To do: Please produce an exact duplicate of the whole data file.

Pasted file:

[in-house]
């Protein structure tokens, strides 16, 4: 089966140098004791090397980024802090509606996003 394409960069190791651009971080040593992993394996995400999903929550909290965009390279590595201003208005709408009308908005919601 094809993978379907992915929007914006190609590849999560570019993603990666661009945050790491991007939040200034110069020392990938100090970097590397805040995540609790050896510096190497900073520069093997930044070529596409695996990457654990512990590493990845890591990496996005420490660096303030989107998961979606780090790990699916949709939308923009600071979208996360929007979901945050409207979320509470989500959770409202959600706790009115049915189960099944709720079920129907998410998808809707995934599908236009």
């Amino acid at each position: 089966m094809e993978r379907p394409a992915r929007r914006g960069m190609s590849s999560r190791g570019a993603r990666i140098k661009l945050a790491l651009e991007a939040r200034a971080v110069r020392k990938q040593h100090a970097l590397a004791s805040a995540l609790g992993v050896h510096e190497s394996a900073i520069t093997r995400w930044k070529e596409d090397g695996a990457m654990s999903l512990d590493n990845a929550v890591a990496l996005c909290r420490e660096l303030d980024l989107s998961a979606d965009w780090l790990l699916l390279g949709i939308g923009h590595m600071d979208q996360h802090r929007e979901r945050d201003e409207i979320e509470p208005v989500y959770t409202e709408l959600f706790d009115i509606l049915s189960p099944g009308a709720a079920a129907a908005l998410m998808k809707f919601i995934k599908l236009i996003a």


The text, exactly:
[in-house]
């Protein structure tokens, strides 16, 4: 089966140098004791090397980024802090509606996003 394409960069190791651009971080040593992993394996995400999903929550909290965009390279590595201003208005709408009308908005919601 094809993978379907992915929007914006190609590849999560570019993603990666661009945050790491991007939040200034110069020392990938100090970097590397805040995540609790050896510096190497900073520069093997930044070529596409695996990457654990512990590493990845890591990496996005420490660096303030989107998961979606780090790990699916949709939308923009600071979208996360929007979901945050409207979320509470989500959770409202959600706790009115049915189960099944709720079920129907998410998808809707995934599908236009």
């Amino acid at each position: 089966m094809e993978r379907p394409a992915r929007r914006g960069m190609s590849s999560r190791g570019a993603r990666i140098k661009l945050a790491l651009e991007a939040r200034a971080v110069r020392k990938q040593h100090a970097l590397a004791s805040a995540l609790g992993v050896h510096e190497s394996a900073i520069t093997r995400w930044k070529e596409d090397g695996a990457m654990s999903l512990d590493n990845a929550v890591a990496l996005c909290r420490e660096l303030d980024l989107s998961a979606d965009w780090l790990l699916l390279g949709i939308g923009h590595m600071d979208q996360h802090r929007e979901r945050d201003e409207i979320e509470p208005v989500y959770t409202e709408l959600f706790d009115i509606l049915s189960p099944g009308a709720a079920a129907a908005l998410m998808k809707f919601i995934k599908l236009i996003a």